One couple decided to start fresh almost two decades after moving in, adding bright and colorful furnishings
“Do we move or do we renovate?” That oft-considered question arose for one couple 18 years after they built their family home in Mount Pleasant’s I’On neighborhood. Inspired by their two children heading off to college, they decided the time had come for a major change.
After entertaining the idea of selling and finding a new home to start their life as empty nesters, the couple—an artist and a doctor who met in Atlanta and moved to Charleston three decades ago—realized it would be difficult to find somewhere nearly as perfect as their current spot. Nestled on a spacious lot overlooking the marsh at the rear of the meandering, picturesque New Urbanist community, the 5,000-square-foot, five-bedroom home is still regularly full of friends and family, so downsizing wasn’t an option. But they could make the house a better fit for their new lifestyle. Decision made: upgrade in place.
“When the kids were little, we used to throw crab traps off the dock here,” the homeowner recalls. “I’d use the critters as models in my paintings.” Then they’d become dinner for the family. “I always eat my models,” she says, with a laugh. The abundance of wildlife and ability to kayak out their back door was something they couldn’t give up.
The couple set a budget for a significant but mostly cosmetic renovation and approached friend, neighbor, and interior designer Allison Elebash. After nearly two decades inhabiting the home, the wife knew what she loved about it and what didn’t work. (“We never use the dining room, and we need more storage space!”) She was determined to put the house to better use.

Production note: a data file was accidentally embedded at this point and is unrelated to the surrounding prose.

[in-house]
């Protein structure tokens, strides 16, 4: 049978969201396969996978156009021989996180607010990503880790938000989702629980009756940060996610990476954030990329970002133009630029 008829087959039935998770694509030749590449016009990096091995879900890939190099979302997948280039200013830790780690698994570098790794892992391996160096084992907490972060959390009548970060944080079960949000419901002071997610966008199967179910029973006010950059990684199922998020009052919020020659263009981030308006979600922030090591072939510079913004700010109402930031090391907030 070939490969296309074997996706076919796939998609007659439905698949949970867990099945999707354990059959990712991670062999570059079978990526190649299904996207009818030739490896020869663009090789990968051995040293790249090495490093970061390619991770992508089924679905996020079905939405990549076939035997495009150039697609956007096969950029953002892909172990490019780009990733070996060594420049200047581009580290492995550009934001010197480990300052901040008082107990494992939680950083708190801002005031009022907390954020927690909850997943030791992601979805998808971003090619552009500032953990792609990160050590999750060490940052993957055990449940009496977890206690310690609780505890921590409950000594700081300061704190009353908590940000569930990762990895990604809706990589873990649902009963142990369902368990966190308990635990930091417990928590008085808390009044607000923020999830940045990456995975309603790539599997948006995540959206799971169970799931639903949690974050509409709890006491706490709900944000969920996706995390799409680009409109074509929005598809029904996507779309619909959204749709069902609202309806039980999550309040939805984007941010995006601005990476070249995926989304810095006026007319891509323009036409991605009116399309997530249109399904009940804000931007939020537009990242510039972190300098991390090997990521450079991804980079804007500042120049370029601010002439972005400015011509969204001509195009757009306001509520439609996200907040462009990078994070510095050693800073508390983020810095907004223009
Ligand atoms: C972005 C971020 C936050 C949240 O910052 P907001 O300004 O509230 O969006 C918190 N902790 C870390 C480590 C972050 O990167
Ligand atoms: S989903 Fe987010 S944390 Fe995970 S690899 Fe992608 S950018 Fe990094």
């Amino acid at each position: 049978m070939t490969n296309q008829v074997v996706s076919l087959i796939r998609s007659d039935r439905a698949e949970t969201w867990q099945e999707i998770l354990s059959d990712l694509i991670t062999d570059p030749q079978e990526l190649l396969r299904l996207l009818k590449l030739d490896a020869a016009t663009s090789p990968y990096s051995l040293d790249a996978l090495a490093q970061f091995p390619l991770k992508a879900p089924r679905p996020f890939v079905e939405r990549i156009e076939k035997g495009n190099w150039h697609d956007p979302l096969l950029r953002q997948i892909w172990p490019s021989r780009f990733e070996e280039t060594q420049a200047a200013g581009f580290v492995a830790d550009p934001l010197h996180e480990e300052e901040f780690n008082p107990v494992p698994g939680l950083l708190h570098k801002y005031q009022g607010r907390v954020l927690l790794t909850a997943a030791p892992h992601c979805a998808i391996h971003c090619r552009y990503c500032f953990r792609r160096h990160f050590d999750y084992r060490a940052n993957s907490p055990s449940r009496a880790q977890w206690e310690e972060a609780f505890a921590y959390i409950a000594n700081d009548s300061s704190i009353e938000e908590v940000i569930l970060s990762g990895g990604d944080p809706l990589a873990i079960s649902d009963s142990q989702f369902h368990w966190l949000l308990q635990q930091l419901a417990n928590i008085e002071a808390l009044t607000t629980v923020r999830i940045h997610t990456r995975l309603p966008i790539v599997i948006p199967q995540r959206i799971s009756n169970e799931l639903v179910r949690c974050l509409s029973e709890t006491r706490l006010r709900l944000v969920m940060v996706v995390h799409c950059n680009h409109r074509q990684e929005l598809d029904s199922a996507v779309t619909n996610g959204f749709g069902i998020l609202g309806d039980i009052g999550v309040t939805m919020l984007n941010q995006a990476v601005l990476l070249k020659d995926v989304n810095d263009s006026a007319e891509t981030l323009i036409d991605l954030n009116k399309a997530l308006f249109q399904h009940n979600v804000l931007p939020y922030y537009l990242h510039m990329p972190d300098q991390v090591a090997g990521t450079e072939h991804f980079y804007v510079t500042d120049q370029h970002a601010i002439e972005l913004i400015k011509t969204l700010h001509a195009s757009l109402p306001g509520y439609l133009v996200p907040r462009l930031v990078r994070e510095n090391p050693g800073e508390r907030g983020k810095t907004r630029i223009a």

To accommodate the couples’ budget, Elebash recommended focusing on the areas that were most important to them. The starting point was the kitchen, where they opened up the countertops and created a butler’s pantry from a mudroom. Then came the bigger projects: renovating the primary bedroom suite, as well as updating the living room, adjoining porch, dining and guest spaces, and downstairs powder room. The overall design approach was to add color, light, and warmth to the home. “She’s an artist, and he has a very busy job, so we wanted to create a place that felt like a sanctuary, but also somewhere they both could work from home,” says Elebash.
Other than incorporating the clients’ extensive art collection and keeping a few heirloom pieces, they replaced almost everything, from furniture and light fixtures to paint and window coverings. While they retained the original flooring, Elebash added several large area rugs to add warmth and color. “The main goal was lightening and brightening everything, as well as updating and modernizing the furniture,” she says.
Dealing with two decades of accumulated clutter was a challenge. There were several smaller rooms that had never had a defined purpose and ended up attracting clutter. Over two afternoons, Elebash helped the couple “Marie Kondo the house,” she says, so they could start fresh.
Through five, tall French doors, the living room opens up to a large porch overlooking the marsh. Previously underused, the space was transformed into an outdoor living/dining room, where Elebash conjured a continuous feel between the two areas by bringing the colors of the marsh inside.